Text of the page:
Pittsburgh area unemployment ticks up
The Pittsburgh region’s job market remained stuck in neutral last month amid the general slowdown in the nation’s economy.
Employers in the seven-county region added 4,600 nonfarm jobs in March, an increase of just 0.4 percent that was largely related to seasonal hiring, the state Department of Labor & Industry reported Tuesday. Meanwhile, the unemployment rate rose a 10th of a percentage point to 5.3 percent.
Western Pennsylvania’s economy appears to have reached its limits for adding jobs and needs demand for goods and services here to pick up from outside the region in order to gain momentum, said Kurt Rankin, an economist at PNC Financial Services Group.
“Pittsburgh and its existing businesses seem to have given all they can,” he said. “There’s not much more we can squeeze out.”
The region’s job market paralleled the larger slowdown nationally, as winter weather, low oil prices and a strong dollar caused employers to add the fewest jobs in more than a year.
Many sectors that have been historically strong in Pittsburgh, such as health care and business services, showed signs of weakening. Health care and social assistance lost 900 workers in March, and business services declined by 100.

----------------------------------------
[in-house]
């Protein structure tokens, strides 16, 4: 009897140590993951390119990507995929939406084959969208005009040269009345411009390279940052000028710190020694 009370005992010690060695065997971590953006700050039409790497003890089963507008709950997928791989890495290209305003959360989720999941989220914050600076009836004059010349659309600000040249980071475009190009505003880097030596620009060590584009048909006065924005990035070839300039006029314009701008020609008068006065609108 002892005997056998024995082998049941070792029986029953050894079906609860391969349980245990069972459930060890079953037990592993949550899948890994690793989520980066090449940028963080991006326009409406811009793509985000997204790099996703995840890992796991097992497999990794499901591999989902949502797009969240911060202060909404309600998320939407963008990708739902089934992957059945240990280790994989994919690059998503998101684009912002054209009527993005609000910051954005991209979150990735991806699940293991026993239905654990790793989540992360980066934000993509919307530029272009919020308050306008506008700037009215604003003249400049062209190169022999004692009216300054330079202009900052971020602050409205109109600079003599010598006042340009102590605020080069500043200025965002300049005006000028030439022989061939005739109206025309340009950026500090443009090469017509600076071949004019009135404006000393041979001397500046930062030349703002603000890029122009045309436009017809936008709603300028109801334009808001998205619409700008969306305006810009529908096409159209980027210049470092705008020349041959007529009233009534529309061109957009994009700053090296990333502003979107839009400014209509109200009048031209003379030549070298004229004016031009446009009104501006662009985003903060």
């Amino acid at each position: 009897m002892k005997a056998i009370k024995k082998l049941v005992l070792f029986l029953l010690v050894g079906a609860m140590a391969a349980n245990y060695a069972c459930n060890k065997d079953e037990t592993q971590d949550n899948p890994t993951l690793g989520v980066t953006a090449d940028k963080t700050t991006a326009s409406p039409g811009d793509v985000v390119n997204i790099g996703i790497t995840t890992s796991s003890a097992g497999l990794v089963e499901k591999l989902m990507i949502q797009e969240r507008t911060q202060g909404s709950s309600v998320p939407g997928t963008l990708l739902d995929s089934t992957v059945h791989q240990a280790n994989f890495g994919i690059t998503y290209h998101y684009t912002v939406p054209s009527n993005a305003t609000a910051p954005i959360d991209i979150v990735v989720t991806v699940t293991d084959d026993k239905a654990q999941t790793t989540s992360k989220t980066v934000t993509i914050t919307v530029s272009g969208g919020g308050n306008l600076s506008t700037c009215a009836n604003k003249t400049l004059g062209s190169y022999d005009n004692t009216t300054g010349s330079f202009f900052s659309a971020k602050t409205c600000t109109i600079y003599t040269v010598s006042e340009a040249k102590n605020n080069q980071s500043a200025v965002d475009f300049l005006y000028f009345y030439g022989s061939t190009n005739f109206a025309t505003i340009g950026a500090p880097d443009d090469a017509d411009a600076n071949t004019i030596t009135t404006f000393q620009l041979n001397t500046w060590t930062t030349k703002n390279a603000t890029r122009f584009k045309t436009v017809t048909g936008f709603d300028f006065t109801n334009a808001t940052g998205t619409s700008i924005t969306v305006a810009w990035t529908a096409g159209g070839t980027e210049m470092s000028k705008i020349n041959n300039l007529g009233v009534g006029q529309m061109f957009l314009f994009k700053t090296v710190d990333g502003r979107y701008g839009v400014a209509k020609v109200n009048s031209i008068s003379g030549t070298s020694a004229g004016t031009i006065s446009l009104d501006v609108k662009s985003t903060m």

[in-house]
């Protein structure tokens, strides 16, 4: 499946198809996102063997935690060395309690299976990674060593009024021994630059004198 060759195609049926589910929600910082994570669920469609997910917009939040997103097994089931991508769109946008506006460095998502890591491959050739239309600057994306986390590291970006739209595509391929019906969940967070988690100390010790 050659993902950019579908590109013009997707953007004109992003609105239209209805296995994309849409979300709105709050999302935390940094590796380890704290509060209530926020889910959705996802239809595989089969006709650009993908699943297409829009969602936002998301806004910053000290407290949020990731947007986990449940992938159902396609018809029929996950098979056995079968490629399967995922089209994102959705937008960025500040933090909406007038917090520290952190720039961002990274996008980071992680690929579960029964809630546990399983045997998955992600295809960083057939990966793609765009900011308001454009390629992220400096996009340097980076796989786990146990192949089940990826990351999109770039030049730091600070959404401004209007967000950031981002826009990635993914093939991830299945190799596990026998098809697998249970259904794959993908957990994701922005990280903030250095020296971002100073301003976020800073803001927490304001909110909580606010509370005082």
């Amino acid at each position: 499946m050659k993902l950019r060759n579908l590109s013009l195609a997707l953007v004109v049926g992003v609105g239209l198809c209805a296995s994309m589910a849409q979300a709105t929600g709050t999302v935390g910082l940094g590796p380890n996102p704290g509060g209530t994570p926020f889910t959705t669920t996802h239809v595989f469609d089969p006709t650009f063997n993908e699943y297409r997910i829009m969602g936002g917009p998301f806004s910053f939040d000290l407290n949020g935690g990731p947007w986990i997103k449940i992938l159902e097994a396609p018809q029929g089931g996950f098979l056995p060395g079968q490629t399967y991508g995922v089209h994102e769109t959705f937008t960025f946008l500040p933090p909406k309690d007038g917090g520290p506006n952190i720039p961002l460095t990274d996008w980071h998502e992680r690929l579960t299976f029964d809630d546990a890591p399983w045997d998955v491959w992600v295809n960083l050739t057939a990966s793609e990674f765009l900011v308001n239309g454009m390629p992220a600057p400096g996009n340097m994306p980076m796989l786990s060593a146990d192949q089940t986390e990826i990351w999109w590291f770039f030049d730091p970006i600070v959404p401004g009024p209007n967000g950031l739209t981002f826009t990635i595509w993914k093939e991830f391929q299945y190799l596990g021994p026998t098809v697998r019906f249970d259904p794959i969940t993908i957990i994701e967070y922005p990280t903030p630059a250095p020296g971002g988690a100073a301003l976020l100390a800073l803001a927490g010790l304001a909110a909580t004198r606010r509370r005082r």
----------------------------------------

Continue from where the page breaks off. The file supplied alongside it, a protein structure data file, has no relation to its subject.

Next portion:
The region’s construction companies and the leisure and hospitality industry showed the biggest gains, as they entered the spring hiring season. The leisure sector added 3,600 workers in March and was up 3,500 from a year ago. Contractors ramping up for building projects added 2,800 workers last month.
Some trucking companies were hit by recent declines in the natural gas industry, where a glut of production is depressing prices and forcing gas companies to dial back drilling and slow demand for hauling services.
Jobs at transportation and warehousing companies were down by 600 last month and 1,300 from a year ago.
“It’s been a significant impact, particularly on the fracking side,” said Patrick Cozzens, president of Franklin Park-based Modern Transportation. “Water hauling is still staying stable but on the production side, on the fracking side, I would say across the board, rates are down 20 percent and driver counts are off as well.”
Modern Transportation is shifting some of those gas-industry drivers to other areas of business where the need for qualified drivers remains high, Cozzens said. He was unsure what the net impact had been to his 500-person workforce.
Last month was “status quo” for Esplen-based W.J. Beitler Co., said Quentin Beitler, the company’s president. The trucking and warehousing company plans to add about 10 employees to its 100-person workforce before June as it looks ahead to a busy summer.
“The hiring we’re looking to do is for anticipated growth,” Beitler said.
Chris Fleisher is a staff writer for Trib Total Media. He can be reached at 412-320-7854 or [email protected].